- Michael Cohen has moved to sue the U.S. government for $20 million on a claim that he was illegally returned to prison in retaliation for planning to write a book about then-President Donald Trump.
- Cohen for years was Trump's personal lawyer and fixer.
- Cohen's lawyers are preparing a second claim alleging that then-Attorney General William Barr and Bureau of Prisons Director Michael Carvajal violated his First Amendment right to free speech by returning him to prison.
Michael Cohen, the former personal lawyer and fixer for ex-President Donald Trump, has moved to sue the U.S. government for $20 million on a claim that he was illegally returned to prison last year in retaliation for planning to write a book about Trump.
Cohen, in a notice of claim filed against the U.S. Bureau of Prisons, accuses the government of false arrest, false imprisonment and wrongful confinement.
Cohen, 54, says he suffered "emotional pain and suffering, mental anguish and loss of freedom" from being sent back to a federal prison in July 2020 just weeks after being furloughed early due to concerns over his risk from Covid-19.
Cohen's lawyers are preparing a second claim alleging that then-Attorney General William Barr and BOP Director Michael Carvajal violated his First Amendment right to free speech by returning him to prison.
The filing comes almost a year after a Manhattan federal court judge, in ordering Cohen's release after more than two weeks, ruled that the purpose of Barr and Carvajal in sending Cohen back to prison "was retaliatory in response to Cohen intending to exercise his First Amendment rights to publish a book critical of the President and to discuss the book on social media."
The government has six months to respond to Cohen's claim. If it does not respond, he would be able to file a lawsuit against the government and other defendants.
The Bureau of Prisons did not immediately respond to a request for comment.
Cohen declined to comment on the case.
His lawyer, Jeffrey Levine, in a statement said: "Mr. Cohen was the personal attorney to the President of the United States and if he could be thrown in jail for desiring to write a critical book of the President one's imagination need not go far before realizing that such unacceptable and constitutionally violative conduct could be directed at any of us."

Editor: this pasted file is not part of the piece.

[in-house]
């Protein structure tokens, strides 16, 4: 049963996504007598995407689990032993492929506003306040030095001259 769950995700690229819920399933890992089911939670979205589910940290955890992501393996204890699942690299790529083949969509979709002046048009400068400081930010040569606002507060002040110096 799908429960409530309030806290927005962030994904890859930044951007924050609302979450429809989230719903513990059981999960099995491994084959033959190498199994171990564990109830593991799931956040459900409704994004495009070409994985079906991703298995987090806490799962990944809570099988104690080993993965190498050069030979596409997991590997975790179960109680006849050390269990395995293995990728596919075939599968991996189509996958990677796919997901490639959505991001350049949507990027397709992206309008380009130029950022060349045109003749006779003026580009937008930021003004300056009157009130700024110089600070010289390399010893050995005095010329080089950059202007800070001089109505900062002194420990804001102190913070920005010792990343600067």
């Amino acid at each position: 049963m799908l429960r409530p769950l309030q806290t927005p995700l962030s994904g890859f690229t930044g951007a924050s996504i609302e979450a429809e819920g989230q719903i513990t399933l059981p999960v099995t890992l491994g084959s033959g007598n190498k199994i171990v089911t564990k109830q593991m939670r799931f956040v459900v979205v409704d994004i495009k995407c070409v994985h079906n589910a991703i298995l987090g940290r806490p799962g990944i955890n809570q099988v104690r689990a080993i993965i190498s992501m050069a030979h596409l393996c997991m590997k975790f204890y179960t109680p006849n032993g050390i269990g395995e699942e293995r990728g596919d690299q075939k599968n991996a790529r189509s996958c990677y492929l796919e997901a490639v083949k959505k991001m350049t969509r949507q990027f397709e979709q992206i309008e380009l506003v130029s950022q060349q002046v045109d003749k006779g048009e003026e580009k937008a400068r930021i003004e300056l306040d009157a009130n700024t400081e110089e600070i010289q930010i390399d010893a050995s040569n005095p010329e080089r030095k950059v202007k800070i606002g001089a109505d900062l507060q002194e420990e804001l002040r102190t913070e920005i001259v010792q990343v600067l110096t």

"That is not hyperbole and not acceptable," Levine said.
Levine told CNBC that Cohen has made requests under the Freedom of Information Act seeking documents "leading to the retaliation" against him, but "nothing meaningful has been provided" by the government.
"The filing [of a claim] ... is the beginning of our quest to obtain the truth," Levine said in an email. "That is the weaponization of the Justice Department by the former President and his complicit AG William Barr, as well as hold them accountable for their actions."
Cohen, who loyally served Trump for years, pleaded guilty in 2018 to multiple federal crimes.
Those included campaign finance violations related to hush-money payments to women who said they had sex with Trump, lying to Congress about plans to build a Trump Tower in Moscow, and financial crimes.
Cohen also became a harsh critic of Trump, cooperating with several investigations of the then-president.
On Thursday, the Trump Organization and its chief financial officer, Allen Weisselberg, were arraigned in Manhattan Supreme Court on charges related to a scheme to dodge taxes on compensation for executives, including Weisselberg. Cohen has assisted the Manhattan District Attorney's probe, which led to that prosecution.
Cohen went to prison in early 2019 after being sentenced to three years behind bars. But he was furloughed in spring 2020 over concerns that he was particularly at risk from the coronavirus due to pre-existing health conditions.
Shortly after his release, Cohen and his lawyer were summoned to meet with federal probation officials in Manhattan on July 9 to discuss the conditions of his home confinement, which he was serving in lieu of his prison term.
Cohen that day was taken into custody and returned to prison in Otisville, New York, after balking at the condition that he not publish a book, about Trump or anyone else, while serving the remainder of his sentence in home confinement.
"I've never seen such a clause, in 21 years in being a judge and sentencing people," Judge Alvin Hellerstein said during a hearing where Cohen's lawyers sought his release. "How can I take any other inference but that it was retaliatory?"
Last year, the BOP had said: "Any assertion that the decision to remand Michael Cohen to prison was a retaliatory action is patently false."
"While it is not uncommon for BOP to place certain restrictions on inmates' contact with the media, Mr. Cohen's refusal to agree to those conditions here played no role whatsoever in the decision to remand him to secure custody nor did his intent to publish a book."